Illinois veterans’ homes are about half full, with 560 beds filled out of about 1,000 spaces available.
Acting director of the Illinois Department of Veterans’ Affairs Terry Prince told legislators at a hearing Tuesday that admissions are slower than usual because of the pandemic, given that they must pause every time there’s a COVID-19 case in any of the five state-run veterans’ homes.
But he said the real culprit is staffing.
“Staffing, ladies and gentlemen, is a tremendous issue for all organizations, whether it’s at the state veteran’s home or going to a coffee at your local coffee shop. All organizations are facing staffing challenges that have been unseen in years. The great resignation, as it has been called, has caused us to look at it from an aspect of: Do we have enough nurses on staff to provide the two-and-a-half hours-plus care,” Prince said. “And we don’t want to be the average. We want to be above average. We want to be providing four hours of care per resident per day.”
Waitlists could grow. As Vietnam veterans age, Prince predicts a “tidal wave” of new veterans needing higher levels of services.
Prince, who previously led Ohio’s veteran’s department, was appointed to his new post in April.
His predecessor, former state Rep. Linda Chapa LaVia, resigned in January after allegations of systemic mismanagement of the COVID-19 pandemic that contributed to an outbreak at the state-run veteran’s home in LaSalle in which 36 residents of the home died.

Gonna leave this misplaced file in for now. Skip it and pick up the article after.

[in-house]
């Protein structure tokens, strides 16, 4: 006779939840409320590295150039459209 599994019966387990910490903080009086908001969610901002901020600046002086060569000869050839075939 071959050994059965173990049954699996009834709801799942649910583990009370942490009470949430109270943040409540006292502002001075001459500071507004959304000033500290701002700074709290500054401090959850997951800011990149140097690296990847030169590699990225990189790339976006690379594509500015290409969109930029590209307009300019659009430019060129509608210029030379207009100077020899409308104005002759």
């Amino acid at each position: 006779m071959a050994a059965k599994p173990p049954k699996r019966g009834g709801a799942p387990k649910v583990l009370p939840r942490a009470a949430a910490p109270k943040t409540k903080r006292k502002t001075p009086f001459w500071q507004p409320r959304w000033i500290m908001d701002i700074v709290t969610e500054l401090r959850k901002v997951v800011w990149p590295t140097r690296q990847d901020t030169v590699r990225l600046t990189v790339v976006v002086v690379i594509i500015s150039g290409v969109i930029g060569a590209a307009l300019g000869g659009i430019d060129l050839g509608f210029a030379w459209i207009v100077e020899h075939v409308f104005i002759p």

“Our investigation determined that the Illinois Department of Veterans’ Affairs’ (“IDVA”) lack of COVID-19 preparation contributed to the scope of the outbreak at the Home. In addition, failures in communication at the Home and within the IDVA leadership also contributed to a delayed response to the outbreak,” an investigation by a state watchdog concluded.
Prince testified at a hearing on gaps in health care coverage that the situation’s improved, with LaSalle passing a federal inspection.
“IDVA has exceeded CDC and DPH guidance with our testing programs and to date we’ve conducted over 120,000 COVID tests – almost double that in rapid antigen tests through our facilities. And because of the unique mission and the pure dedication of our employees, IDVA enjoys the highest overall average of staff vaccination of all state agencies at 88%,” Prince said.
The vaccination rate for residents at state veterans’ homes is 99%, he said.
Prince says he took a “triage” approach at the agency, prioritizing getting immediate needs under control. He’s now moving forward with strategic plans. A long-vacant position to oversee veteran’s homes will be filled by next week, he hired a women veteran’s coordinator, and has established infection control programs.
He’s also looking to add a tech component help trace infections.
“I’m looking into introducing video technology in our homes … to allow for monitoring of communal areas, which will better ensure the safety and security of our homes while also giving us the ability to do much more contact tracing than we do now,” Prince said.
Prince said he helped bring video monitoring to the Walter Reed National Military Center and state veterans’ homes in Ohio.